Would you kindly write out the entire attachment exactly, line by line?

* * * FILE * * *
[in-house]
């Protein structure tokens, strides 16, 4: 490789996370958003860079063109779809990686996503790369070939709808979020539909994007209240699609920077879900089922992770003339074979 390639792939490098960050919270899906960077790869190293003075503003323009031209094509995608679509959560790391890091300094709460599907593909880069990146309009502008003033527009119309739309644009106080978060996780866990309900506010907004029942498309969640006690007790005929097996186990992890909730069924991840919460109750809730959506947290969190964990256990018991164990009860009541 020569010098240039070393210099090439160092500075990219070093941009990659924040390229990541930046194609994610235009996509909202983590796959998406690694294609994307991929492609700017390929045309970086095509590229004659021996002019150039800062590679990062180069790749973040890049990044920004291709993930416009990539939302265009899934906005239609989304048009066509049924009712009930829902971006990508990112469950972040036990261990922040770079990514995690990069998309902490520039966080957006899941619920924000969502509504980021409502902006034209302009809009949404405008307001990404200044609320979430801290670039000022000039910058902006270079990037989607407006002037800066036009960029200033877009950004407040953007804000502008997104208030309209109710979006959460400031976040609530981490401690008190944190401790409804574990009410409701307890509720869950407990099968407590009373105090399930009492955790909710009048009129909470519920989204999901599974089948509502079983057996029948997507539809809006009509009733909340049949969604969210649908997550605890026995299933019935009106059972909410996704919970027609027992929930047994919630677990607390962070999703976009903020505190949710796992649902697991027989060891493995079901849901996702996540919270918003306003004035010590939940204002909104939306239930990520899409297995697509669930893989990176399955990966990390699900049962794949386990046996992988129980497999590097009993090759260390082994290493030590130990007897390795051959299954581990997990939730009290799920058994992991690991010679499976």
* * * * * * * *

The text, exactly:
[in-house]
């Protein structure tokens, strides 16, 4: 490789996370958003860079063109779809990686996503790369070939709808979020539909994007209240699609920077879900089922992770003339074979 390639792939490098960050919270899906960077790869190293003075503003323009031209094509995608679509959560790391890091300094709460599907593909880069990146309009502008003033527009119309739309644009106080978060996780866990309900506010907004029942498309969640006690007790005929097996186990992890909730069924991840919460109750809730959506947290969190964990256990018991164990009860009541 020569010098240039070393210099090439160092500075990219070093941009990659924040390229990541930046194609994610235009996509909202983590796959998406690694294609994307991929492609700017390929045309970086095509590229004659021996002019150039800062590679990062180069790749973040890049990044920004291709993930416009990539939302265009899934906005239609989304048009066509049924009712009930829902971006990508990112469950972040036990261990922040770079990514995690990069998309902490520039966080957006899941619920924000969502509504980021409502902006034209302009809009949404405008307001990404200044609320979430801290670039000022000039910058902006270079990037989607407006002037800066036009960029200033877009950004407040953007804000502008997104208030309209109710979006959460400031976040609530981490401690008190944190401790409804574990009410409701307890509720869950407990099968407590009373105090399930009492955790909710009048009129909470519920989204999901599974089948509502079983057996029948997507539809809006009509009733909340049949969604969210649908997550605890026995299933019935009106059972909410996704919970027609027992929930047994919630677990607390962070999703976009903020505190949710796992649902697991027989060891493995079901849901996702996540919270918003306003004035010590939940204002909104939306239930990520899409297995697509669930893989990176399955990966990390699900049962794949386990046996992988129980497999590097009993090759260390082994290493030590130990007897390795051959299954581990997990939730009290799920058994992991690991010679499976």